Credit unions pride themselves on their commitment to their communities and demonstrate that concern in many ways. This includes supporting charitable drives in the neighborhood, bankrolling local small businesses, or sponsoring financial literacy efforts aimed at their friends, neighbors, and fellow credit union members.
This commitment can be seen in the social media feeds, email newsletters, and web posts of credit unions all across Canada and the United States. I believe it is a sincere commitment and is one of the greatest strengths of the credit union movement as a whole.
Once again, Synergy Credit Union describes the principle in their presentation on each of these seven principles
What it means to you: Knowing that your day-to-day banking translates into benefits for charities, local businesses and the entire community.
Concern for community is more than just charitable events – it’s attention to the community’s real needs
Because credit unions are intended to be a financial center for their community, the particular commitment they can offer is support for the financial and economic well-being of that community and everyone in it.
The website Canada’s Credit Unions maintains a list of blog posts. Along with the topics I referred to in principle four, this blog describes many of the ways that credit unions work to share concern for their community. Topics recently discussed include expressing support for Canada’s indigenous community, offering assistance on issues of general financial well-being, and addressing the growing cost of housing.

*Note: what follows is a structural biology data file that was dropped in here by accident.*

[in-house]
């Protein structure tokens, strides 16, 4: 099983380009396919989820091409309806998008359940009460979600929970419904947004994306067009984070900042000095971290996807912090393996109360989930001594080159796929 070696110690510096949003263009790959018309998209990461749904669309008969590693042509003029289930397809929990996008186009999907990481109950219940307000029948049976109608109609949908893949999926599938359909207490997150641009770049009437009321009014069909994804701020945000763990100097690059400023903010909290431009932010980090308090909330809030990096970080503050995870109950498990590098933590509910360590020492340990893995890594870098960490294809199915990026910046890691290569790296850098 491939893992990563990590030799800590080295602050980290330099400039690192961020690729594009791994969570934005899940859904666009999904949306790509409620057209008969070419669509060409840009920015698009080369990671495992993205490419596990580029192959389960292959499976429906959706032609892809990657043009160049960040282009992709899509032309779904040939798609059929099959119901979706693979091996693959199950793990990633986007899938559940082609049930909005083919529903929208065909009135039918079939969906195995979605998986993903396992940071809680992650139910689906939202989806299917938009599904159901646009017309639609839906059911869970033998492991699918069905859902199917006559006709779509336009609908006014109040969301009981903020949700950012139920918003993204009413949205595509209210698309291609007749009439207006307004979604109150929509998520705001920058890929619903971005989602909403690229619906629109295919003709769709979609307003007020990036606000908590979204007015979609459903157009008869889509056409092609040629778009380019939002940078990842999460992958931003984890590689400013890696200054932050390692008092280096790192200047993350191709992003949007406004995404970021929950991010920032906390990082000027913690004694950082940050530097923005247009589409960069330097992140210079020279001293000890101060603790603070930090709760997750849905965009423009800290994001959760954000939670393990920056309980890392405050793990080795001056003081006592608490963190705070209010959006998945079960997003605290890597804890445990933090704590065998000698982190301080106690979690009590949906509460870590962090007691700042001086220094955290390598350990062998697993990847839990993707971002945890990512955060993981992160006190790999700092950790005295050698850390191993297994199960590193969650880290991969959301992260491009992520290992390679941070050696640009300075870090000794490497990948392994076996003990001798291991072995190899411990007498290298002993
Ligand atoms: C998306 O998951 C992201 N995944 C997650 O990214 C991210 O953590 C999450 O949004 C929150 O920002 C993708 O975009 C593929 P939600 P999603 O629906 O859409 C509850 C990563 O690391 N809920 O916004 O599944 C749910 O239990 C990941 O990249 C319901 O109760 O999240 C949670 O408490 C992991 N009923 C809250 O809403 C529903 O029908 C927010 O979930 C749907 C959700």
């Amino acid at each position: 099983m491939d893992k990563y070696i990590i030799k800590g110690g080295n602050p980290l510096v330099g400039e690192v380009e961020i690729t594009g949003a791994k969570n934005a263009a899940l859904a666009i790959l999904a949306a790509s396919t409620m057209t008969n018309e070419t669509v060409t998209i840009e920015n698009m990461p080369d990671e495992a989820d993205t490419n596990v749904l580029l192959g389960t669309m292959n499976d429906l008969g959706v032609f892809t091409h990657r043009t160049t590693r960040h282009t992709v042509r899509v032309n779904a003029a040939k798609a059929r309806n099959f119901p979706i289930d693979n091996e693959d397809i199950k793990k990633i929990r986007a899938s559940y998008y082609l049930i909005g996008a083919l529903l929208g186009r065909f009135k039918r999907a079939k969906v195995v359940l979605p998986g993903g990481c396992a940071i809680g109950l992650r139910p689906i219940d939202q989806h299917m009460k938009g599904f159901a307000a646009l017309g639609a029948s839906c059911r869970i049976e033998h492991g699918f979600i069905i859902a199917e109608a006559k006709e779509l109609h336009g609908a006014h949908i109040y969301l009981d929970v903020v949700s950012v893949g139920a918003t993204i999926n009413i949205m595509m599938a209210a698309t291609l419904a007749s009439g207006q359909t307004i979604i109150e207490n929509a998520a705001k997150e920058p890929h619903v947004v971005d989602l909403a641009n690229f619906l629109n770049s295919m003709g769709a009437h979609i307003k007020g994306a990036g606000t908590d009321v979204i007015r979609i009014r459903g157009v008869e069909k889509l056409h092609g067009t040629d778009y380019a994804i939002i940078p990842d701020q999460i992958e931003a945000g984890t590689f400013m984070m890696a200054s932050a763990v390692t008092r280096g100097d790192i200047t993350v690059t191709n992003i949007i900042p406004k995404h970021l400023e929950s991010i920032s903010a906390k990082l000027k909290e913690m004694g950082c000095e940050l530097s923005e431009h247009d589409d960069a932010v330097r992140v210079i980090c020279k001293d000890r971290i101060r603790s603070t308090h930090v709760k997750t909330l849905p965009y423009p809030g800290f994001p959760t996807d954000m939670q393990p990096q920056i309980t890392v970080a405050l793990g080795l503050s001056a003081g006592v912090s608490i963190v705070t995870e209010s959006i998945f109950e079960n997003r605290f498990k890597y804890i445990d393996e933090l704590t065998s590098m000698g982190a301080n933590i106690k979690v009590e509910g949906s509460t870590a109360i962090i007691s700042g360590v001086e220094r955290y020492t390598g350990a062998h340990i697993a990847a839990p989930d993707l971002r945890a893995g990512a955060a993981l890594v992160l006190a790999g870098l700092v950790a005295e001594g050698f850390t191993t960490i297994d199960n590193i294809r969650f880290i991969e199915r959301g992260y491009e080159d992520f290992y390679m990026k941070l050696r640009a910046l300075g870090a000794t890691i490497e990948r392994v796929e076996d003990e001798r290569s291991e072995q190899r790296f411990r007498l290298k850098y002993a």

- Canadian Credit Unions Are Leading the Way to Pave a Brighter Financial Future for All
- Truth and Reconciliation: How Credit Unions are Supporting Indigenous Reconciliation
- Four Questions Keeping Canadians Up at Night
- Indigenous Reconciliation and Canada’s Credit Unions
- How Credit Unions are Helping with Housing Affordability
Your credit union’s concern for your community is something to be proud of
Knowing how to wrap up this series of short posts on Credit Union Principles is difficult. I am so proud of the credit union’s willingness to do things just a bit differently so that we can all express our commitment to our community and a better future for all of us.
These principles stand for all that is good about our movement.
- Voluntary and open membership: The First Cooperative Principle
- Democratic member control: The Second Cooperative Principle
- Member economic participation: The Third Cooperative Principle
- Autonomy and independence: The Fourth Cooperative Principle
- Education, training and information: The Fifth Cooperative Principle
- Co-operation between co-operatives: The Sixth Cooperative Principle
- Concern for community: The Seventh Cooperative Principle
It has been a real pleasure to write these posts. It is always a privilege to help credit unions across Canada and the United States educate their members, attract like-minded community members, and act as advocates for positive change in their communities. If you are interested in my services as a freelance member of your communications and marketing team, please contact me at email@example.com or right here on my website.
Cooperatively yours, Todd.